So we slept in a little bit today - boy did I need that extra hour or so.
Today was a day of Gaudí. We started off at Parc Güell. This is a really cool park with a bunch of different levels of sand, different rock and tile formation. The whole place was gorgeous, with so many unique areas. If I loved there I would go there all the time.
Once we finished at the Parc and had some lunch we went to the Sagrada Familia (Basílica i Temple Expiatori de la Sagrada Familia, in its full name). This was the coolest part of the entire trip and one of the best and most interesting places I have ever been in my life. The whole outside is very intricate, with each facade and section being vastly different than all the others. It is nothing like anything I have every seen before. The modernist style is so unusual and different from any other church in the world. The interior was just as intricate and nothing like what I expected. It was so vast and light and colorful. There were giant columns of varying heights that branched into multiple smaller ones at their unusually shaped capitals. Gaudí designed the interior to to capture as much natural light as possible so there are skylights and large windows throughout the nave, shining on the light colored marble and stone everywhere. The apse also has skylights as well as very vibrant stained glass windows (which have some inscriptions but no images). There are intricate, and sometimes hidden, spiral staircases all over. We were lucky that the inside was complete (at least that we could tell) when we went. This can be credited to the Pope and his visit last weekend. Because he was consecrating the Sagrada Familia they finished and cleaned up a lot of the interior work before his arrival. There is a museum below which has pictures and videos from various stages in the construction, as well as models and drawings of what still needs to be done. There are still at least another 30 years of construction to be done (although they hope to finish in by 2026), a large portion of which seems to be mostly exterior. A large central tower with a cross (potentially glowing, you will be able to go inside it) is the most notable missing piece and will probably be one of the finishing touches. The whole experience was just amazing and I can't wait for it to be complete - I am definitely going to come back once it is.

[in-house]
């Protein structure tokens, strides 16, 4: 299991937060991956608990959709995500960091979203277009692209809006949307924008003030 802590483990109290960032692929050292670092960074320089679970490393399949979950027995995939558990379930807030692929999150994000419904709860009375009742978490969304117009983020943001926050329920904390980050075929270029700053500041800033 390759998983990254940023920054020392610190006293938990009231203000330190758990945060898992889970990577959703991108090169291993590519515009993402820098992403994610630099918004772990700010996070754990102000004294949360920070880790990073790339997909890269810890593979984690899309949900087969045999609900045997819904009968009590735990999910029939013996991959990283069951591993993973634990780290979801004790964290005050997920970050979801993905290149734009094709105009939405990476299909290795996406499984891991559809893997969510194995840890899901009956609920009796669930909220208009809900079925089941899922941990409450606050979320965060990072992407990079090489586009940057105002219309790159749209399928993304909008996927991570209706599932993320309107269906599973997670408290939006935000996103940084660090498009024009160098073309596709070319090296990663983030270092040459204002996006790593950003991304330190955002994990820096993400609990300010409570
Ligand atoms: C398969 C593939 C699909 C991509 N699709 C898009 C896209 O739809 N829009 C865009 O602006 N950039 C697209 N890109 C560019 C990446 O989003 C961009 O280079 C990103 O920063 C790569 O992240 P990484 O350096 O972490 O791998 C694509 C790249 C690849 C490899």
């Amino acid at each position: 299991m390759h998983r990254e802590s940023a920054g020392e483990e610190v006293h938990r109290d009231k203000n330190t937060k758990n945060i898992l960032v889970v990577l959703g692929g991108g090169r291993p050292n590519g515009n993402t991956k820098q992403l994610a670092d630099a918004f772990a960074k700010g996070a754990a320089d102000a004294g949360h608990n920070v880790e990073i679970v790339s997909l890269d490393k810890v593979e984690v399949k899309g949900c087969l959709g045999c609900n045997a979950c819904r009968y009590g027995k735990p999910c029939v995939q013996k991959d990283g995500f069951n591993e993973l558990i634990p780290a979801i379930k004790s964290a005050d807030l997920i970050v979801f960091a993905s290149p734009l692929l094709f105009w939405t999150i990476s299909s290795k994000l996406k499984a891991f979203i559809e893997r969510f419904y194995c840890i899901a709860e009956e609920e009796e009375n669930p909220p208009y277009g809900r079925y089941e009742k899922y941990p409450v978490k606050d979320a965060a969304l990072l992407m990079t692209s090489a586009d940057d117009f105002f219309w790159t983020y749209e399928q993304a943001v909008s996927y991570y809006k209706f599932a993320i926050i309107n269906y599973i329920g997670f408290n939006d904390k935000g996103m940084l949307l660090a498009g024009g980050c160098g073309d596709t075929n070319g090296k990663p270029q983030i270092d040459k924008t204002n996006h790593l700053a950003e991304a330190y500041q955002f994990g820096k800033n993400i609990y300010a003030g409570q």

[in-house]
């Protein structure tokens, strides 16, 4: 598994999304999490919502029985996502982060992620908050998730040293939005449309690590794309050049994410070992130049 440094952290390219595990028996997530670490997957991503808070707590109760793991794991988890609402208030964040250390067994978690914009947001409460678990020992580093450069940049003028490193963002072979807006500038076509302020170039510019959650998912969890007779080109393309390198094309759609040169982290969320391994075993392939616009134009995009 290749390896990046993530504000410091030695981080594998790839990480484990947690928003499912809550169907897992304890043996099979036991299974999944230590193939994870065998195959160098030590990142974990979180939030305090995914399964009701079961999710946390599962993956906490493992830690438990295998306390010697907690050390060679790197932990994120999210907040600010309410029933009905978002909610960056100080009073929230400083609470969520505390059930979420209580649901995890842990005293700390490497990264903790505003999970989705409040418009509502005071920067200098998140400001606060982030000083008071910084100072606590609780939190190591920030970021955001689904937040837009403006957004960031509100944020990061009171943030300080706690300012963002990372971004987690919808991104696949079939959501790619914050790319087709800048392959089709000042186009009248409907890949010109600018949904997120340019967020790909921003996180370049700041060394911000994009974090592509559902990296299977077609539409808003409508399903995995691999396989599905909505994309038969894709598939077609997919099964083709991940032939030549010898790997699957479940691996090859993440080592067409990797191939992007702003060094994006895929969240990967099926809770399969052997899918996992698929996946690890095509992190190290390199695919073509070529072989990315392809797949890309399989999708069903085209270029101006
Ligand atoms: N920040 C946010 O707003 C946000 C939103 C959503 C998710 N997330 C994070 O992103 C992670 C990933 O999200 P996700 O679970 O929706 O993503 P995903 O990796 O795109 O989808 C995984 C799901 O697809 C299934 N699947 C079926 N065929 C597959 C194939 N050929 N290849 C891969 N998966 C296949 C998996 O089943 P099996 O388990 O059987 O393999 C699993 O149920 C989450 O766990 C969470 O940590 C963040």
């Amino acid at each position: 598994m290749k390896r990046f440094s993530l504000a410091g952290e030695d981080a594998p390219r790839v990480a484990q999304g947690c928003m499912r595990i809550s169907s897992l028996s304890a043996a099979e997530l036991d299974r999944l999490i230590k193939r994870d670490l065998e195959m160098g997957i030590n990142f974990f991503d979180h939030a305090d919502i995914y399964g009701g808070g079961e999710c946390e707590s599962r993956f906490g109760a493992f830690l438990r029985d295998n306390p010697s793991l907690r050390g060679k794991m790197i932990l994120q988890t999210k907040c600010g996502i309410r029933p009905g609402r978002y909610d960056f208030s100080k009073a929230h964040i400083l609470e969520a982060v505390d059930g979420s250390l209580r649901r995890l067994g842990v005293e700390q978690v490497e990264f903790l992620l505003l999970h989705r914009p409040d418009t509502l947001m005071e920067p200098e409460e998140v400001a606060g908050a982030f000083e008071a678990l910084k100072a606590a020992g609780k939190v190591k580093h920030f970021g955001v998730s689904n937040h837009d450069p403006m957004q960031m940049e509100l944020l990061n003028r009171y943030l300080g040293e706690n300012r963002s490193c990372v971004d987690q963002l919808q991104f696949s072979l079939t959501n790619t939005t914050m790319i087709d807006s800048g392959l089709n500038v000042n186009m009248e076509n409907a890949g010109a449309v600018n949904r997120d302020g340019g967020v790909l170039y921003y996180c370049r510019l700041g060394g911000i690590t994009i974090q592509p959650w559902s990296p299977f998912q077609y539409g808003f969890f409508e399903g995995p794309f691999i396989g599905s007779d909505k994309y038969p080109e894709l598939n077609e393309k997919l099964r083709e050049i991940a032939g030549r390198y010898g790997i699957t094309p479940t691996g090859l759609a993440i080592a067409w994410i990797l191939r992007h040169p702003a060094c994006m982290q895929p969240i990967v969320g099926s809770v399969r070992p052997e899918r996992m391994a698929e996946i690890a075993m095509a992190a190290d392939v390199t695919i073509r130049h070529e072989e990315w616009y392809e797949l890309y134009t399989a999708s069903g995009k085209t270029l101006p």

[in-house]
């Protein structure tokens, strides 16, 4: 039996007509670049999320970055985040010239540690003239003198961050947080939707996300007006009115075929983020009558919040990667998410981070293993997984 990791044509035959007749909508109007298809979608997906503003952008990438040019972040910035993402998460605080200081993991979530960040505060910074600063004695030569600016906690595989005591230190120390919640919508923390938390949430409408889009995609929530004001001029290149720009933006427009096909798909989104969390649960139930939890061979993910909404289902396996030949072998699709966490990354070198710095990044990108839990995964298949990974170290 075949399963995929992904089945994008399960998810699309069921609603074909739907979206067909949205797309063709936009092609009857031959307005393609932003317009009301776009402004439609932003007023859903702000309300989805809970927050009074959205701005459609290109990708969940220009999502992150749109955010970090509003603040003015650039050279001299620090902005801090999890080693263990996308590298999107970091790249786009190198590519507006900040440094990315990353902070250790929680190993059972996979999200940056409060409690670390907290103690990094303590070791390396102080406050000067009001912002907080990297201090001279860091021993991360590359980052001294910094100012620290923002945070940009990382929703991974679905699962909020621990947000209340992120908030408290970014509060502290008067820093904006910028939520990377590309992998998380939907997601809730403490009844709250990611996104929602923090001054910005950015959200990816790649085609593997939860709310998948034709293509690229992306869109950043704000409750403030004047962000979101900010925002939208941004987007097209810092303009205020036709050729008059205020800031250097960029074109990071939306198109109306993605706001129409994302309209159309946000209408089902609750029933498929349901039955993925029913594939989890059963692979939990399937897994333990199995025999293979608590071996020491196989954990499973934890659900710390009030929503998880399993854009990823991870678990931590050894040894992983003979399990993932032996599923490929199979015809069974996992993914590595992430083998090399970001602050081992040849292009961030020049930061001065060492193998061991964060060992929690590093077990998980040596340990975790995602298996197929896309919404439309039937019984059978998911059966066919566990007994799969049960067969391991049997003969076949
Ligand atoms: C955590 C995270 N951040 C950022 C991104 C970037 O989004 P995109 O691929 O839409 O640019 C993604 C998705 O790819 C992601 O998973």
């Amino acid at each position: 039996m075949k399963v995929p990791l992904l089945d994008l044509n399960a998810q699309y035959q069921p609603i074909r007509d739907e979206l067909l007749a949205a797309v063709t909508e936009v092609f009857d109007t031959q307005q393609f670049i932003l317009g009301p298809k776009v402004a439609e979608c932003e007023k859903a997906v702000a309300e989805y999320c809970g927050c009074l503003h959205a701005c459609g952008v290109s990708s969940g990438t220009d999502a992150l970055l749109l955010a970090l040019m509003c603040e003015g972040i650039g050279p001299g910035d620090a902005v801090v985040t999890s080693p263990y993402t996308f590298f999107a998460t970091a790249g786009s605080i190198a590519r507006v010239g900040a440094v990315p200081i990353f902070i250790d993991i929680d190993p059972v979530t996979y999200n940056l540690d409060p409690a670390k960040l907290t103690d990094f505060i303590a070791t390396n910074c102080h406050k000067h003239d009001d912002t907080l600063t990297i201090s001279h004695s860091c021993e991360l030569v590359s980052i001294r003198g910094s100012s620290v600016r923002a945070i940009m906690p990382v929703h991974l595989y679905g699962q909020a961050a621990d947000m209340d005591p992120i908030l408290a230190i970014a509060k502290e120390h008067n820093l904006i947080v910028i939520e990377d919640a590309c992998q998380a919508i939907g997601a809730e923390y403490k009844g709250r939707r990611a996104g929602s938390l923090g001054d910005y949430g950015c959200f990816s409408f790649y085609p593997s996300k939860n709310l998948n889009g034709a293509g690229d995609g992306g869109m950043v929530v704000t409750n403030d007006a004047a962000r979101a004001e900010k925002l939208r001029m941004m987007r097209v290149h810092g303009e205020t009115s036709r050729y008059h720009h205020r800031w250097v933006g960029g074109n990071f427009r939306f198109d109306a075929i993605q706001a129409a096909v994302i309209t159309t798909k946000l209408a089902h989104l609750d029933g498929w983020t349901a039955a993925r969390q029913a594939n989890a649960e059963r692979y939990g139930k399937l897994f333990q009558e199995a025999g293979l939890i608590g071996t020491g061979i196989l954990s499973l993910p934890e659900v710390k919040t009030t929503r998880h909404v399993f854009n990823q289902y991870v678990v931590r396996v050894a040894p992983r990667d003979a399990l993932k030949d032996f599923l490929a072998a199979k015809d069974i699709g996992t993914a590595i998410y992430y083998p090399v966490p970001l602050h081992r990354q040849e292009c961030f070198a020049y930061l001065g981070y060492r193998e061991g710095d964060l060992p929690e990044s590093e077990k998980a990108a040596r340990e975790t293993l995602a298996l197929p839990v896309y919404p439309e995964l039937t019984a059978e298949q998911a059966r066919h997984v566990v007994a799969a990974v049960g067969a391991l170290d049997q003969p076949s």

After the Sagrada Familia, Stacy and I went to her internship (teaching english to Peruvian children). This was intersting. There are quite a few trouble makers and they are all different ages (between 6-18), making it difficult to teach them all at the same time. Stacy told them I didn't speak spanish, so they would have to practice their english with me. This was funny because even with my rusty spanish I could understand what they were saying about me to each other and it was hard to feign ignorance until they addressed me in english (i actually understood their spanish better than their english).
After the session was over we met up with her parents and went to the gothic neighborhood for dinner. We went to a delicious tapas place. We had sangria, fried eggplant, potatoes aioli, fried artichoke (not me), chorizo, tortilla española, potatoes bravas and pan tumaca. Then we finished off with crema catalan (a cross between flan and crem brulee). All of it was fabulous and very very delicious. I love spanish food so much.
After that we went back to the apartment and figured out stuff for tomorrow. I skyped with mom briefly to update her on my trip. Shea got on the phone and said "Ali, I want you to stay home." It's a miracle I haven't cried yet when talking to her on the phone.